One reason that CLS is different is that it is measured through the lifetime of the page — that’s the “cumulative” part of the name! The other two Core Web Vitals stop after the main component is found on the page after load (for LCP), or for the first interaction (for FID). This means that our traditional lab-based tools, like Lighthouse, often don’t fully reflect the CLS as they calculate only the initial load CLS. In real life, a user will scroll down the page and may get more content dropping in causing more shifts.

CLS is also a bit of an artificial number that is calculated based on how much of the page is moving about and how often. While LCP and FID are measured in milliseconds, CLS is a unitless number output by a complex calculation. We want the page to be 0.1 or under to pass this Core Web Vital. Anything above 0.25 is seen as “poor”.

Shifts caused by user interaction are not counted. This is defined as within 500ms of a specific set of user interactions though pointer events and scroll are excluded. It is presumed that a user clicking on a button might expect content to appear, for example by expanding a collapsed section.

CLS is about measuring unexpected shifts. Scrolling should not cause content to move around if a page is built optimally, and similarly hovering over a product image to get a zoomed-in version for example should also not cause the other content to jump about. But there are of course exceptions and those sites need to consider how to react to this.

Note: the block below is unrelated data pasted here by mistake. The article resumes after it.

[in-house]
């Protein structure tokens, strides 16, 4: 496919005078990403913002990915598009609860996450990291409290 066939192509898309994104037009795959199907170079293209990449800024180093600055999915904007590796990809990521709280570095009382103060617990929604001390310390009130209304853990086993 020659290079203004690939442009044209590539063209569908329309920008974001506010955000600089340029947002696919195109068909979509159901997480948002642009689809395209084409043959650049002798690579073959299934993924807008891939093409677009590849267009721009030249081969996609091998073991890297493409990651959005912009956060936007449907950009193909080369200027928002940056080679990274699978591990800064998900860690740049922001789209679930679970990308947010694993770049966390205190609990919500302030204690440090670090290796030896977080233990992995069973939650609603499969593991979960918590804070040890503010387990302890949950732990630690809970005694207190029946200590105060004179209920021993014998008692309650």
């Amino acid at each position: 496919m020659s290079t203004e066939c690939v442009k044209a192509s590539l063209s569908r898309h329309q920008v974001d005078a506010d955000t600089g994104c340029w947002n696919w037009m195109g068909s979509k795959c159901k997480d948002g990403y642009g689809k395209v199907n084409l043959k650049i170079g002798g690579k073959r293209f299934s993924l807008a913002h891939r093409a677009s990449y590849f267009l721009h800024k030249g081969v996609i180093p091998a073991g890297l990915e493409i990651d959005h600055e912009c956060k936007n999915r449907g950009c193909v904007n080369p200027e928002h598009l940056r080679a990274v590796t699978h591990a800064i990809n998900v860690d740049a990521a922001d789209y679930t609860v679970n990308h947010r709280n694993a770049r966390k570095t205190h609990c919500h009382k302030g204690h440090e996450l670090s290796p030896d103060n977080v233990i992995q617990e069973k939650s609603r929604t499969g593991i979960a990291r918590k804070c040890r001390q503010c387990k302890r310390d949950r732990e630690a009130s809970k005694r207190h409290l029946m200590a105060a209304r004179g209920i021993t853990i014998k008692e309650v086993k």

CLS is also continually evolving with tweaks and bug fixes. It has just had a bigger change announced that should give some respite to long-lived pages, like Single Page Apps (SPA) and infinite scrolling pages, which many felt were unfairly penalized in CLS. Rather than accumulating shifts over the whole page time to calculate the CLS score like has been done up until now, the score will be calculated based on the largest set of shifts within a specific timeboxed window.

This means tha if you have three chunks of CLS of 0.05, 0.06, and 0.04 then previously this would have been recorded as 0.15 (i.e. over the “good” limit of 0.1), whereas now will be scored as 0.06. It’s still cumulative in the sense that the score may be made up of separate shifts within that time frame (i.e. if that 0.06 CLS score was caused by three separate shifts of 0.02), but it’s just not cumulative over the total lifetime of the page anymore.

Saying that, if you solve the causes of that 0.06 shift, then your CLS will then be reported as the next largest one (0.05) so it still is looking at all the shifts over the lifetime of the page — it’s just choosing to report only the largest one as the CLS score.

With that brief introduction to some of the methodology about CLS, let’s move on to some of the solutions! All of these techniques basically involve setting aside the correct amount of space before additional content is loaded — whether that is media or JavaScript-injected content, but there’s a few different options available to web developers to do this.